More than 400 years of history unfold in the pages of this lavishly illustrated volume, which presents sixty-five full-color maps of America's oldest major city. This is Manhattan's first atlas of historical maps, gathered from private collections and libraries throughout the world. From Giovanni da Verrazzano's first glimpse of New York Harbor in the sixteenth century to a modern aerial survey of the island, these rare and beautiful maps recount the city's urban and social history.
Each map is accompanied by a fascinating essay that explores its portrait of New York's changing physical and social contours. Examples from the Dutch colonial period reflect the findings of Manhattan's earliest European settlers. New York was the command center for British forces during the Revolution, and wartime maps painstakingly delineate the battleground's streams, swamps, hills, and shoreline. Frederick Law Olmsted and Calvert Vaux's original plan for Central Park appears here, along with charts that reveal the development of the Manhattan grid as well as the expansion of ethnic neighborhoods, midtown vice, and the subway system. Each entry cites the map's title, date of creation and publication, cartographer, medium, and the institution or private collection where the map is archived. There is a Foreword by Tony Hiss, a bibliography, and complete index, as well as a new Introduction by Marguerite Holloway, author of The Measure of Manhattan (2013), and an essay by landscape ecologist Eric W. Sanderson, which includes a map by Mr. Sanderson and cartographer Markley Boyer providing a view of Manhattan Island as Henry Hudson might have seen it in 1609.
"Here then is the story of Manhattan as it was, as it is, and even as it might have been. Maps tell the story. All the output of all the journalists who have written about Manhattan does not succeed half as well."—Ted Koppel, former managing editor and anchor, Nightline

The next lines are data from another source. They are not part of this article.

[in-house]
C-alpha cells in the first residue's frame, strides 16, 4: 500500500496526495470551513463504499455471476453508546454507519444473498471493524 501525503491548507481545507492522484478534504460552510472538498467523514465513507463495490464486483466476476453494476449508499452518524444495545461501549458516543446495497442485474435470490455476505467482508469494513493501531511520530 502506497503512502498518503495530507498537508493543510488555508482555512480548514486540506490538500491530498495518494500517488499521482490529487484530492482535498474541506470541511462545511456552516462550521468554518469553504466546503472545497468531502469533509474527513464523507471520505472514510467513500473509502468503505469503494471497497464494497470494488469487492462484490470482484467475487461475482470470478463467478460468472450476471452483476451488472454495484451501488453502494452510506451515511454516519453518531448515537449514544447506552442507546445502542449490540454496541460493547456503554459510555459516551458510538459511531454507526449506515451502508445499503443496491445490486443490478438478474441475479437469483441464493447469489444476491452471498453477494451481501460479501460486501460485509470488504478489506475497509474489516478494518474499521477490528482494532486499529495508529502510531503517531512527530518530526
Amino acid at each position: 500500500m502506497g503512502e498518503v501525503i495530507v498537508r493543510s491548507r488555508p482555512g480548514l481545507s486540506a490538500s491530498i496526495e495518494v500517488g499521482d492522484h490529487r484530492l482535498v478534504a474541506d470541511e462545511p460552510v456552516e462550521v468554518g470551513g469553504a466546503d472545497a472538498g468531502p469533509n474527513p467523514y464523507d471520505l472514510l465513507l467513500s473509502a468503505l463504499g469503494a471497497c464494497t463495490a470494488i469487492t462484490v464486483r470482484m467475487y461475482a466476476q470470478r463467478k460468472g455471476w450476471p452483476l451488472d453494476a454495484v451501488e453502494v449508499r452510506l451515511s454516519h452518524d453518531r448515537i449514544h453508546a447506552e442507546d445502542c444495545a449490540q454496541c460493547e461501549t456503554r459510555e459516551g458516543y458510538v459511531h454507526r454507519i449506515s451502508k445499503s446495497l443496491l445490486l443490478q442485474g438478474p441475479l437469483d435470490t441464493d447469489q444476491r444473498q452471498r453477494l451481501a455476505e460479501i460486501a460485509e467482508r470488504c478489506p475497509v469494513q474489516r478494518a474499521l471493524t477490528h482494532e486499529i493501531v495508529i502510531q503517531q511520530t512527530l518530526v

"Manhattan in Maps enables us all to look through layers of time and concrete to the ground of life in this city through over three centuries. . . . an invaluable visual guide to New York City history."—Alice C. Hudson, Chief, Map Division, Center for Humanities, The New York Public Library
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About the Author
Paul E. Cohen is the author of Mapping the West and the coeditor of American Cities. He is a partner in Cohen & Taliaferro LLC of New York City, dealers in rare books and antique maps.
Robert T. Augustyn is one of the owners of Martayan Lan Fine Antique Maps of New York City. He has written numerous articles and catalogs on the subject of antique maps.
Tony Hiss is the author of many books, most recently, In Motion: The Experience of Travel.
Marguerite Holloway is the author of The Measure of Manhattan: The Tumultuous Career and Surprising Legacy of John Randel, Jr., Cartographer, Surveyor, Inventor.
Eric W. Sanderson is the author of Mannahatta: A Natural History of New York City.
Read an Excerpt
Manhattan in Maps 1527-2014
By Paul E. Cohen, Robert T. Augustyn
Dover Publications, Inc.Copyright © 2014 Dover Publications, Inc.
All rights reserved.
HE LOST FIRST HAP
The Maggiolo Map
DATE DEPICTED: 1527 (?)
DATE DRAWN: Original, 1527; facsimile (one sheet of four depicted here), 1905
CARTOGRAPHER: VESCONTE DE MAGGIOLO
Original, Pen and ink and watercolors on vellum, 24 × 71 ¼ inches; facsimile, lithographic print, four sheets 19 × 24 inches each
Harvard Map Collection